It’s not all about the huge improvements in Skyrim either, Bethesda has taken extra care to improve your experience with a whole host of subtle tweaks as well. Apart from the aforementioned favourites and marking of best of class, Bethesda has also allowed you to sprint – using L1, but it does use up your stamina metre – while adding a colour-specific glowing effect on enchanted items – in this case, the Iron Boots of Minor Stamina have a green hue around them.
The combat seems very much untouched from demonstrations gone by, with Dovahkiin dual-wielding a number of spells and weapons. We did however get to see the torch being used as a shield for what I believe is the first time, and if your timing is spot on with the block-esque push, you can even set them on fire for a short amount of time in the process. The combat definitely seemed to be a lot trickier here than we’ve seen to date, with Dovahkiin having to tend to various spell-wielding necromancers who have an uncanny ability to heal themselves being top of the list of challenges. That said, Hines wasn’t using/didn’t have any dragon shouts to make use of. Speaking of special abilities, Hines did run us past a set of Guardian Stones which imbue the quester with a certain power to take advantage of – the Shadow Stone for instance can make the caster invisible once a day. According to Hines though, they can only be used one at a time, but can be switched out and changed at any point.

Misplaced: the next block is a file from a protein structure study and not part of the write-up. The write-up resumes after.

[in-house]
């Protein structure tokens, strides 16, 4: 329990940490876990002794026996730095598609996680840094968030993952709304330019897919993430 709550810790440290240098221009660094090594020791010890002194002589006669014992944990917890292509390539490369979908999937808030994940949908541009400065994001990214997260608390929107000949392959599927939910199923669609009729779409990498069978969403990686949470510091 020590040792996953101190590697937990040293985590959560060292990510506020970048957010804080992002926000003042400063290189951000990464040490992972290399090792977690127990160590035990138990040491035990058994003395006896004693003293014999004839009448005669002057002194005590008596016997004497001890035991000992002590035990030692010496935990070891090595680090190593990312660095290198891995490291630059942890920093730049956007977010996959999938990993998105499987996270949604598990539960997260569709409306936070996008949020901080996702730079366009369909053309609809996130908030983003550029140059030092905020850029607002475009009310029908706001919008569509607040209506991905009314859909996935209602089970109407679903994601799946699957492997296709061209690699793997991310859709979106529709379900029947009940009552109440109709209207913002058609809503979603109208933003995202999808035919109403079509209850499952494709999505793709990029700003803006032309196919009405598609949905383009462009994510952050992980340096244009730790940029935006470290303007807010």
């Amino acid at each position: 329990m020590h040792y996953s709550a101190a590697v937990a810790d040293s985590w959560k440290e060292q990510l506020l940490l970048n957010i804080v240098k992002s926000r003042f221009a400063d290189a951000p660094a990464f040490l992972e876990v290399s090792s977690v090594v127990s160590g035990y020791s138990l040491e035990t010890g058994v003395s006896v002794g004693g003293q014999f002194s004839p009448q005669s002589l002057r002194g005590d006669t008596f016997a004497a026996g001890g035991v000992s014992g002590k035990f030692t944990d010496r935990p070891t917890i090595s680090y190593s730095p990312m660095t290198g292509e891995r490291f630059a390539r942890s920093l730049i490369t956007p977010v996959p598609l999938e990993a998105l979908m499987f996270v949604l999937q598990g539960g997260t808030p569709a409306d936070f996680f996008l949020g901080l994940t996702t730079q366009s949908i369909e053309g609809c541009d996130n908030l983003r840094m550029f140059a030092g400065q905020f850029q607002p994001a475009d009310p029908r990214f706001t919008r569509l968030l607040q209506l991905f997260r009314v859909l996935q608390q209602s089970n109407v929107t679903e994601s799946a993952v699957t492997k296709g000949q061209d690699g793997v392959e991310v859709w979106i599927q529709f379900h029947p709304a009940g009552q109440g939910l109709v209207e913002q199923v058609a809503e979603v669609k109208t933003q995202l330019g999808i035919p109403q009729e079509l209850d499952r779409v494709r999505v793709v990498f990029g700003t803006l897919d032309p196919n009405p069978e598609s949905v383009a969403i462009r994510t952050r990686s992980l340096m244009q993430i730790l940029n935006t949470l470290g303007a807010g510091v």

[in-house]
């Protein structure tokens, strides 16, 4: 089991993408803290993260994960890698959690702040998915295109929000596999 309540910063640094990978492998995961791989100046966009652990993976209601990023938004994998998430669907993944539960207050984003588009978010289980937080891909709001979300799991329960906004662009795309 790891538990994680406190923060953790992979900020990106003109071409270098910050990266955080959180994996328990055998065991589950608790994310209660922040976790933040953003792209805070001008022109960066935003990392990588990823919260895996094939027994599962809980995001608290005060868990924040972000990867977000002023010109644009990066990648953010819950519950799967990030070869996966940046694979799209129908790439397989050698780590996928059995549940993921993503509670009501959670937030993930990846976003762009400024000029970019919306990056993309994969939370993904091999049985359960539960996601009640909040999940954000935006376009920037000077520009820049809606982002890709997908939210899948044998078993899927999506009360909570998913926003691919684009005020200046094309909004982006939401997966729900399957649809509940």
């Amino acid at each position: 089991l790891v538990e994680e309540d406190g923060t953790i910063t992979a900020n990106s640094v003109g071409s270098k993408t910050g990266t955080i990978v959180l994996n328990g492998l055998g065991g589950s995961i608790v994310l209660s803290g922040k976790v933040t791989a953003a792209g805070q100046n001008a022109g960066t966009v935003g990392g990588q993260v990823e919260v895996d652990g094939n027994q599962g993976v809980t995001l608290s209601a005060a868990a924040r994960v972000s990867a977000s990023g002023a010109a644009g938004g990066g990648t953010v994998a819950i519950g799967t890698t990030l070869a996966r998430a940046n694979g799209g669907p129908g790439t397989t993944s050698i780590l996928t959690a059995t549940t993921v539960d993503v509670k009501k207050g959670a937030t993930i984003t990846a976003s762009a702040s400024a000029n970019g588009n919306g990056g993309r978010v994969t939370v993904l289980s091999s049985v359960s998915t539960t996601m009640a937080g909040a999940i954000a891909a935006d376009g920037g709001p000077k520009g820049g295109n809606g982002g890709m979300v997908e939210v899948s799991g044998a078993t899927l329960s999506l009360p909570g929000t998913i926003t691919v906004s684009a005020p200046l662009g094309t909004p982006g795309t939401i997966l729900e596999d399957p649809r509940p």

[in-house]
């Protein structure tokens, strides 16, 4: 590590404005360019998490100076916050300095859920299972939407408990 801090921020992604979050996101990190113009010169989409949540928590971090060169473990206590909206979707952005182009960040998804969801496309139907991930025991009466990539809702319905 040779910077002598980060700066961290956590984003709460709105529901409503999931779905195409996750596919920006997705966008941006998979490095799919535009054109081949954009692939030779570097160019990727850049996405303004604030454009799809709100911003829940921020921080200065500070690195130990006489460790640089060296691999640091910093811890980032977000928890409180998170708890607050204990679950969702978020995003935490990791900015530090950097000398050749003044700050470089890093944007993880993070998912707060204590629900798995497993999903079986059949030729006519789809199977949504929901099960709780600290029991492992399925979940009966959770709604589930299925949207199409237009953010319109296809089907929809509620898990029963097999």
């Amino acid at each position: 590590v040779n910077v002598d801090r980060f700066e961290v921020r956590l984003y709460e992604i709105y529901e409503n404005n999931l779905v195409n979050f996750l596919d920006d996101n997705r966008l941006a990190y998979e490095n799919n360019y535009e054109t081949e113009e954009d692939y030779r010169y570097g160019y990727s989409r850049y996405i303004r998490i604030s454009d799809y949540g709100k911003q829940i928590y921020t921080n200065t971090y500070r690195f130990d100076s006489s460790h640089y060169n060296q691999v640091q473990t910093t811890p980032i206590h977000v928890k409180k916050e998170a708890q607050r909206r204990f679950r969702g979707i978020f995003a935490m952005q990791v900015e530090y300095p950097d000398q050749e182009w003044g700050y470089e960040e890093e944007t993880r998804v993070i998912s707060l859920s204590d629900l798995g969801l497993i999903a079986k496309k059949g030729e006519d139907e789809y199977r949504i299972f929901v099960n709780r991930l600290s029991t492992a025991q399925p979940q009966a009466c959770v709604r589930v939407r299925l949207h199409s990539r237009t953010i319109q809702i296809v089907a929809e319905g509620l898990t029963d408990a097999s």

Food, according to Hines, will have more of an impact in Skyrim than it ever has done before in an Elder Scrolls game. Not only will you be able to munch on it for a much needed health boost, but players can now cook and follow recipes to improve the effects of said ingredients. So for instance, eating venison raw could give you 4 health points, but if you cook that with vegetables and some herbs, you can probably extend its effectiveness so that it’ll recover 14 health points. Having the ability then to jump into the water and catch some fish or chase dragonflies around the grassy pastures might not seem so dumb after all.
Then there’s smithing, which by first impression, seems to be the most rewarding of all. Before hitting the smithing station, Hines picks up a Light Armour Forging book to improve his smithing skill, allowing him to craft better items. In Skyrim, crafting items is a multi-faceted process which will mean you have to mine iron ore from iron veins, to craft into iron bars, which you can then use to forge into items like weapons and armour. What items you make depends on your smithing skill: at the beginning of the game players can smith a variety of items – leather, iron, etc – but depending on your smithing skill and how you level it up, you can use the perks to craft new materials.